Michael Bird helps us by giving five helpful principles. First, learn to differentiate between areas of conviction and areas of command. Second, don’t major on minor doctrines or minor on major doctrines. Third, exercise your convictions to build others up, not to tear them down. Fourth, do not exchange freedom in Christ for slavery to human tradition. Fifth, at all times, act in love and carry each other’s burdens.
The goal is to walk in love, as Paul outlines in verse 15. If another is grieved by what you eat, you are not walking in love. That means we should care what the other person feels when we do something that we know is against their conscience. Even if our conscience is free, we set aside our desires for the good of the other person. Isn’t that what Jesus did for us? He set aside his glory to humble himself in the form of a servant. He took on skin to veil his radiance and live the life we should have lived to die the death we don’t want to die and save us from our sins. If Jesus was willing to do that, can we not give up one meal for the sake of another? Must we always win, even in the small things?
“For the kingdom of God is not a matter of eating and drinking but of righteousness and peace and joy in the Holy Spirit.” Paul’s words here are so clarifying. He’s gospel-centered through and through. He lets nothing get in the way of the gospel mission they’re all on. We love to argue. We love to set up tribes, or camps, or factions, separating ourselves from those with different opinions over small matters. But Jesus did not come and die for such nonsense. He came and died to save sinners and unify his people. How were you brought into the kingdom? By eating the right thing and observing the right day? Or by the shed blood of Christ on the cross, re-coagulated in the risen King? If you were brought in by his grace, welcome others brought in the same door. Welcome, and do not cast out. Whoever does this serves Christ and finds approval from other men (v. 18).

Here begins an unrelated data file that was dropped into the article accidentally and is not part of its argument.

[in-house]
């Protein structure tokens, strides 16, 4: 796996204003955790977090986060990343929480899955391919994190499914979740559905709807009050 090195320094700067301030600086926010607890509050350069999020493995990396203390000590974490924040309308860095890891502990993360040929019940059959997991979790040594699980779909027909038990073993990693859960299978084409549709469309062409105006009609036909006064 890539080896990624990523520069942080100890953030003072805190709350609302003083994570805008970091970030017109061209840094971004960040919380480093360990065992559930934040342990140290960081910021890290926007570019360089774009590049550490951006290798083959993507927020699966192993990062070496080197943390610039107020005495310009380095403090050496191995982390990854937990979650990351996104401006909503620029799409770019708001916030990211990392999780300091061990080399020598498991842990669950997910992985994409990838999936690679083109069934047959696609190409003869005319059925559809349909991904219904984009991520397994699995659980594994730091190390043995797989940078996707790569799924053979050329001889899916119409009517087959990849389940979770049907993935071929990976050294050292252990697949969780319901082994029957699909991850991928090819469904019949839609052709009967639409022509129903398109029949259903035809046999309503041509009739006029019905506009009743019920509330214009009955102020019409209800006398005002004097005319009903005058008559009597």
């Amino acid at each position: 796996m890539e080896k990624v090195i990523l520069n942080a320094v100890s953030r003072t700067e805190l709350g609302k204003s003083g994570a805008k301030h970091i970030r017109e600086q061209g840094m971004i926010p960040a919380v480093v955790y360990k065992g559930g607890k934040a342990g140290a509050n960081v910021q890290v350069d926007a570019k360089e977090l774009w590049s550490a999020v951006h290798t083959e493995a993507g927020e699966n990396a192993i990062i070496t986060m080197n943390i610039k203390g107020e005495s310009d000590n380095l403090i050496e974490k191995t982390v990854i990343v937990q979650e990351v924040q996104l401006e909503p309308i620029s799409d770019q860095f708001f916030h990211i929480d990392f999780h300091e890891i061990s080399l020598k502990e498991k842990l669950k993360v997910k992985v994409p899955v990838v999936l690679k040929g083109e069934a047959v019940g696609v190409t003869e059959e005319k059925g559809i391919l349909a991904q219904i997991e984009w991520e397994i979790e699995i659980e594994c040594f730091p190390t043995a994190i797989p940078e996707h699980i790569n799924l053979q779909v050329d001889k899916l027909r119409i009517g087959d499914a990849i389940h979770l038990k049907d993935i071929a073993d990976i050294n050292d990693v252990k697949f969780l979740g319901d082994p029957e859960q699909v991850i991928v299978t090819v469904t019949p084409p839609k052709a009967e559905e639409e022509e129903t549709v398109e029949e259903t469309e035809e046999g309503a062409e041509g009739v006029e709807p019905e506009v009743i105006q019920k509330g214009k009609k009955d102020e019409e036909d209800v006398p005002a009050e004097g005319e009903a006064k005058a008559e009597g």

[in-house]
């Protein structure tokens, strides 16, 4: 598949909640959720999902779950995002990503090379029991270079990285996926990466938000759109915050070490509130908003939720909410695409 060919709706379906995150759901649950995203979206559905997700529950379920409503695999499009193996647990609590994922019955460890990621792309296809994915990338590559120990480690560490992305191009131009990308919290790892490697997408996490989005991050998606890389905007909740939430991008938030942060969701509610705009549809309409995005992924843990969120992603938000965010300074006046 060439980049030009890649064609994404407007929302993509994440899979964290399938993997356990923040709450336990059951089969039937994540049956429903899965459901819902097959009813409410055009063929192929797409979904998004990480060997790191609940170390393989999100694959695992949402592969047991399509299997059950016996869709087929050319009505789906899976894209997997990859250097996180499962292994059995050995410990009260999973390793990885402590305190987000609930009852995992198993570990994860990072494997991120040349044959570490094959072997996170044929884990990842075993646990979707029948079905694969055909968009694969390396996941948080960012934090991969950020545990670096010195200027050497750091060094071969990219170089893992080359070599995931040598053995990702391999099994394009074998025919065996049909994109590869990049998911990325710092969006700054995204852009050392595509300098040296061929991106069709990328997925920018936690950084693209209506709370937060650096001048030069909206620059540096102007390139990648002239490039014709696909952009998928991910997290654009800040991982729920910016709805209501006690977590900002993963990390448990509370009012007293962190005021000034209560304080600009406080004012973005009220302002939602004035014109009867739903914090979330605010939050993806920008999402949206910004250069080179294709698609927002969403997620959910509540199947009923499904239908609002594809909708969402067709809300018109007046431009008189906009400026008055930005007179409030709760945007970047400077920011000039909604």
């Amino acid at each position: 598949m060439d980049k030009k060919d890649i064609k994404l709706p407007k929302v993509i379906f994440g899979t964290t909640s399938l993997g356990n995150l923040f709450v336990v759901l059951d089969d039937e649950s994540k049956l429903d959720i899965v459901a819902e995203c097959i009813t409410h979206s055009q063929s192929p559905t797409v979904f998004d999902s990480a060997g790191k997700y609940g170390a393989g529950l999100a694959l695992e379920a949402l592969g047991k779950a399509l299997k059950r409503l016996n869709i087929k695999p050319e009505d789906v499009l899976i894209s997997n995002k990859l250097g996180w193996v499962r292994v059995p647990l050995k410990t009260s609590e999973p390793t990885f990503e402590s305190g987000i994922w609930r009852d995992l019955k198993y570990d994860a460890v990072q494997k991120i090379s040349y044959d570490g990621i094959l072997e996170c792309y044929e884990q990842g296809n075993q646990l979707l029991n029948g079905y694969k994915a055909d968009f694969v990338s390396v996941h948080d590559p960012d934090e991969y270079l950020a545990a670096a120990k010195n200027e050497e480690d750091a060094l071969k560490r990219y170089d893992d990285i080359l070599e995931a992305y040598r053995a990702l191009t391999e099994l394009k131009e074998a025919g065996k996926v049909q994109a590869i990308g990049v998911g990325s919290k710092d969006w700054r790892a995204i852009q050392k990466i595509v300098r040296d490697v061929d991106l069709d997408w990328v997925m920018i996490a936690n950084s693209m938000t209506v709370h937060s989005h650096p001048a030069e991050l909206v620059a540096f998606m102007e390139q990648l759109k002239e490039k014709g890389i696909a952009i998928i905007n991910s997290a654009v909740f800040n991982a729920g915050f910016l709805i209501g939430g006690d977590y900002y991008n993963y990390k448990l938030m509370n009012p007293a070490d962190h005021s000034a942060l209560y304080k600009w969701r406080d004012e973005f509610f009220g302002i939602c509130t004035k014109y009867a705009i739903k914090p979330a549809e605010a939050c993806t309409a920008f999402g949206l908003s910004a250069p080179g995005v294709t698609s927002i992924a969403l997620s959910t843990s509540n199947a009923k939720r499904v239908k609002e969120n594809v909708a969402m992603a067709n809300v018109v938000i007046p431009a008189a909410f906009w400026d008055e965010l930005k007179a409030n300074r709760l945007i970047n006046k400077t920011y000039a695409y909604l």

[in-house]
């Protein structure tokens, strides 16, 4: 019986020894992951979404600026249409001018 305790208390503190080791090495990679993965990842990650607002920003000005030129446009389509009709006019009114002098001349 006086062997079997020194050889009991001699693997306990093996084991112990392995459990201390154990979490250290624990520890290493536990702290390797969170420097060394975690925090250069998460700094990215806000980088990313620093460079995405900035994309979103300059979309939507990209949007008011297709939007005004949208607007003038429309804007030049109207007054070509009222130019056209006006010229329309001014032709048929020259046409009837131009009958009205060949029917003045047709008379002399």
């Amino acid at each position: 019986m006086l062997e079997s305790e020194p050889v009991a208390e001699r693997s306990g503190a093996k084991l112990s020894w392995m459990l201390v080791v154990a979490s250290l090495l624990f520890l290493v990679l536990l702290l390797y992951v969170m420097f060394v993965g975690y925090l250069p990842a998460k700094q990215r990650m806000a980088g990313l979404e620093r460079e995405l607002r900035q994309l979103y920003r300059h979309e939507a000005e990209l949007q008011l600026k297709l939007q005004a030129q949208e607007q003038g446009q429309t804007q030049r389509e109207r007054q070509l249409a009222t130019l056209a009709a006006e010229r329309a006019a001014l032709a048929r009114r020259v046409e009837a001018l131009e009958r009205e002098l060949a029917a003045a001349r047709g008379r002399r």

Splitting over small matters destroys the work of God (v. 20). We are given the stewardship from God to either create a beautiful community of unity or to establish pillars of our own self-righteousness. God is an includer. We are excluders. But Christ can change us into includers. He can re-direct our hearts. He can change us. But if he doesn’t change our convictions over what we eat or drink (or our view of baptism or any other non-primary issue), we must do what is in accordance with our conscience before God. We must be men who walk in faith because faith matters above all. The heart with which we approach God matters to God, and he will accept us or reject us based on the way in which we come to him.
We see this most clearly in verse 23. “But whoever has doubts is condemned if he eats, because the eating is not from faith. For whatever does not proceed from faith is sin.” This is such a sweeping statement. Whatever does not proceed from faith is sin in that whatever is not done out of a willing heart submitted openly to God is sin for the person doing it. How can we then know if what we’re doing is sin? When so many freedoms are available, how can we be sure we’re doing the right thing? Here’s how. How do you feel before God about it? Can you partake with joy, or do you feel guilt or shame as a result? If you can’t thank God for the goodness of it out of a heart devoted to him, then you should not do it. Find something else to do. In sum, we all have our differences, but one thing remains above all: do everything you do with an open heart to God. He will fill it up. Remove the barrier and let his grace fall in.